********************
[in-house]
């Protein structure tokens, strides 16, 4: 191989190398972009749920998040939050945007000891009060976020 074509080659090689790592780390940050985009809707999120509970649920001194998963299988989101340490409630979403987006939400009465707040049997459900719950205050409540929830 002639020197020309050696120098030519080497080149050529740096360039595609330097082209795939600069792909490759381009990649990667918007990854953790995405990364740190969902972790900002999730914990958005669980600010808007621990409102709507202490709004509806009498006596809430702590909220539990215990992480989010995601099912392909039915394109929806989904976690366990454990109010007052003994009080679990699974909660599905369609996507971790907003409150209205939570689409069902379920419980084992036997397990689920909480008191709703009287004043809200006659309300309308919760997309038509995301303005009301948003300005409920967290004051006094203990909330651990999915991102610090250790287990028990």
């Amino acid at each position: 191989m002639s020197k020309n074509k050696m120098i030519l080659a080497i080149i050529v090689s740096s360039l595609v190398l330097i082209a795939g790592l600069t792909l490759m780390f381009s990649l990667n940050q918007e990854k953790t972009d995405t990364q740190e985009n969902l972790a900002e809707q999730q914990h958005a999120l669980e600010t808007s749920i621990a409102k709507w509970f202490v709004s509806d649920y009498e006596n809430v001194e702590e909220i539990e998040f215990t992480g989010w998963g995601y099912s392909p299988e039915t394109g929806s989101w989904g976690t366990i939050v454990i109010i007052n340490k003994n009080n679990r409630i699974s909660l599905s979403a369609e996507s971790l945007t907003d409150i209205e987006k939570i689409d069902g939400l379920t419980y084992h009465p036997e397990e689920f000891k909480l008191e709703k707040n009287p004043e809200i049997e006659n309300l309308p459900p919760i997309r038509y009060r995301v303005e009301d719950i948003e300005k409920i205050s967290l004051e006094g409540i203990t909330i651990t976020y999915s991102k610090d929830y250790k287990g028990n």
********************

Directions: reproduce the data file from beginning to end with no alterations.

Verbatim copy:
[in-house]
């Protein structure tokens, strides 16, 4: 191989190398972009749920998040939050945007000891009060976020 074509080659090689790592780390940050985009809707999120509970649920001194998963299988989101340490409630979403987006939400009465707040049997459900719950205050409540929830 002639020197020309050696120098030519080497080149050529740096360039595609330097082209795939600069792909490759381009990649990667918007990854953790995405990364740190969902972790900002999730914990958005669980600010808007621990409102709507202490709004509806009498006596809430702590909220539990215990992480989010995601099912392909039915394109929806989904976690366990454990109010007052003994009080679990699974909660599905369609996507971790907003409150209205939570689409069902379920419980084992036997397990689920909480008191709703009287004043809200006659309300309308919760997309038509995301303005009301948003300005409920967290004051006094203990909330651990999915991102610090250790287990028990």
């Amino acid at each position: 191989m002639s020197k020309n074509k050696m120098i030519l080659a080497i080149i050529v090689s740096s360039l595609v190398l330097i082209a795939g790592l600069t792909l490759m780390f381009s990649l990667n940050q918007e990854k953790t972009d995405t990364q740190e985009n969902l972790a900002e809707q999730q914990h958005a999120l669980e600010t808007s749920i621990a409102k709507w509970f202490v709004s509806d649920y009498e006596n809430v001194e702590e909220i539990e998040f215990t992480g989010w998963g995601y099912s392909p299988e039915t394109g929806s989101w989904g976690t366990i939050v454990i109010i007052n340490k003994n009080n679990r409630i699974s909660l599905s979403a369609e996507s971790l945007t907003d409150i209205e987006k939570i689409d069902g939400l379920t419980y084992h009465p036997e397990e689920f000891k909480l008191e709703k707040n009287p004043e809200i049997e006659n309300l309308p459900p919760i997309r038509y009060r995301v303005e009301d719950i948003e300005k409920i205050s967290l004051e006094g409540i203990t909330i651990t976020y999915s991102k610090d929830y250790k287990g028990n």